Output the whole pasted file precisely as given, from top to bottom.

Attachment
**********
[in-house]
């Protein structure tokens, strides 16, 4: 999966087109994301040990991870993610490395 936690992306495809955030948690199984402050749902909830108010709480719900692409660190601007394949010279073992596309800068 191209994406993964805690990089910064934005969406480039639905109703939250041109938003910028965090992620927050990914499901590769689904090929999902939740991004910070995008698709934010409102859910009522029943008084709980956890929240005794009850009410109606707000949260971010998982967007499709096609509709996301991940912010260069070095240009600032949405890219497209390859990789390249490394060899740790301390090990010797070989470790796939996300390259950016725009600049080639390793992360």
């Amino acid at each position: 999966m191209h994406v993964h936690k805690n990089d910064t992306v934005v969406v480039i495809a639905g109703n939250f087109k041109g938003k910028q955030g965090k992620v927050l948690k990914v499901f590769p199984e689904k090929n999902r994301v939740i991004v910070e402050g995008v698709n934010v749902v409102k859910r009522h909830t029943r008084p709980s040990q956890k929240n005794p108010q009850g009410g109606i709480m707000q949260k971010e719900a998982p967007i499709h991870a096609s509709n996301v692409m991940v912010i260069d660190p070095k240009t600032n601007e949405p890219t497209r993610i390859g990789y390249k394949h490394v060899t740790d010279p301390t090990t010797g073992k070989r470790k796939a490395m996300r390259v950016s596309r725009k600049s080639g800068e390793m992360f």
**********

[in-house]
């Protein structure tokens, strides 16, 4: 999966087109994301040990991870993610490395 936690992306495809955030948690199984402050749902909830108010709480719900692409660190601007394949010279073992596309800068 191209994406993964805690990089910064934005969406480039639905109703939250041109938003910028965090992620927050990914499901590769689904090929999902939740991004910070995008698709934010409102859910009522029943008084709980956890929240005794009850009410109606707000949260971010998982967007499709096609509709996301991940912010260069070095240009600032949405890219497209390859990789390249490394060899740790301390090990010797070989470790796939996300390259950016725009600049080639390793992360």
């Amino acid at each position: 999966m191209h994406v993964h936690k805690n990089d910064t992306v934005v969406v480039i495809a639905g109703n939250f087109k041109g938003k910028q955030g965090k992620v927050l948690k990914v499901f590769p199984e689904k090929n999902r994301v939740i991004v910070e402050g995008v698709n934010v749902v409102k859910r009522h909830t029943r008084p709980s040990q956890k929240n005794p108010q009850g009410g109606i709480m707000q949260k971010e719900a998982p967007i499709h991870a096609s509709n996301v692409m991940v912010i260069d660190p070095k240009t600032n601007e949405p890219t497209r993610i390859g990789y390249k394949h490394v060899t740790d010279p301390t090990t010797g073992k070989r470790k796939a490395m996300r390259v950016s596309r725009k600049s080639g800068e390793m992360f």